Published online by Cambridge University Press: 08 June 2020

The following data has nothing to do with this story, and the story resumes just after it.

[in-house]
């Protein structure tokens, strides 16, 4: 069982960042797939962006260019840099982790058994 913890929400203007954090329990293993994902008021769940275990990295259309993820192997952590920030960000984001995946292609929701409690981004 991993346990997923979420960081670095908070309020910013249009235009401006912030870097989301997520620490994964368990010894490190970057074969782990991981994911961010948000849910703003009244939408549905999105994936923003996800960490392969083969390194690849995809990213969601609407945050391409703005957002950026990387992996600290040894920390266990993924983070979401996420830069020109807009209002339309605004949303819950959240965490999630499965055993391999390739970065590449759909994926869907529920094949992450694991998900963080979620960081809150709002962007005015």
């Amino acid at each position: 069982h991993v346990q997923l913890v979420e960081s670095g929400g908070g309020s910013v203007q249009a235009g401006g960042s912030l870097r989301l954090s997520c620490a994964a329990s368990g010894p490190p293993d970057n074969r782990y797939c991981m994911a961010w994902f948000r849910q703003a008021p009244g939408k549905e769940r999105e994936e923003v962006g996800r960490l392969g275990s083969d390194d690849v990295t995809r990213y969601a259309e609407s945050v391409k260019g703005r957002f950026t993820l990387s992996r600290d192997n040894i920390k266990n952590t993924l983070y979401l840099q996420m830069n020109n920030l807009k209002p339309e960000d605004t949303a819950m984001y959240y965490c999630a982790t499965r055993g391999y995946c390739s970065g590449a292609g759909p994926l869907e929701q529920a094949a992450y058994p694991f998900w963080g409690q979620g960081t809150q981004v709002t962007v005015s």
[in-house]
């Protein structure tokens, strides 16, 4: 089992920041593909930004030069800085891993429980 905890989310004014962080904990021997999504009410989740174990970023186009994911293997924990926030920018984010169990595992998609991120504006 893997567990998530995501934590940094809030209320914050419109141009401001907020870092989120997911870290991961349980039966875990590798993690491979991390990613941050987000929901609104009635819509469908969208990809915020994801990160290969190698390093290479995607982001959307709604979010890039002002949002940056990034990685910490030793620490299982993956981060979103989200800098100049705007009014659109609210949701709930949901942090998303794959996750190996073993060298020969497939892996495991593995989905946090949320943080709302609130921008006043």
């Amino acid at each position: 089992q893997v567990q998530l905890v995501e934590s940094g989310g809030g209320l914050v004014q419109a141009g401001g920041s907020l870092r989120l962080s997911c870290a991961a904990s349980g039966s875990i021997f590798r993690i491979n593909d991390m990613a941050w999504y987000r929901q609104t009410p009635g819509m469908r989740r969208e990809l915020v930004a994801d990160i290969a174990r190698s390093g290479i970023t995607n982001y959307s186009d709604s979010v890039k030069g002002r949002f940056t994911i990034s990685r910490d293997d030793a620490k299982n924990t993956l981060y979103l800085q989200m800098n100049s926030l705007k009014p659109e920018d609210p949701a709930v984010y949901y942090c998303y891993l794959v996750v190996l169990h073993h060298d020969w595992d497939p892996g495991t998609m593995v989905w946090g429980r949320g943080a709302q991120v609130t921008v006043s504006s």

Climate change can cause geographic displacement of the ecological niche of a species, so that similar species that previously did not coexist could begin to face new interactions. Such geographic displacement and increased competition can also be exacerbated by anthropic intervention. Until less than 100 years ago, Vultur gryphus and Coragyps atratus did not coexist. Nowadays, possibly as a result of climate change, changes in the distributions of both species created areas where they are now sympatric. Through ecological niche modeling, we evaluated the possible effects that future scenarios of climate change and human influence would have on the distribution and sympatry between the two species. Our models predict that the current distribution of V. gryphus will be reduced between 18% and 24% by 2050 and between 21% and 32% by 2070. Additionally, they predict that the distribution of C. atratus will be reduced by 31–52% by the year 2050 and 15–60% by 2070. The two algorithms predict a reduction in the areas of sympatry. However, for the northern Andes the overlap between the two species will increase, reaching up to 70% in the year 2070. The distribution of C. atratus will move towards higher areas in the altitudinal gradient, and this will generate an increase in the current sympatry between both species. No clear trend was observed on the effect of human influences on the areas of overlap between the scenarios evaluated. The possible effects of climate change and anthropic intervention in future scenarios found in this study highlight the need to include these effects in future analyses and conservation programs of V. gryphus and other threatened vultures.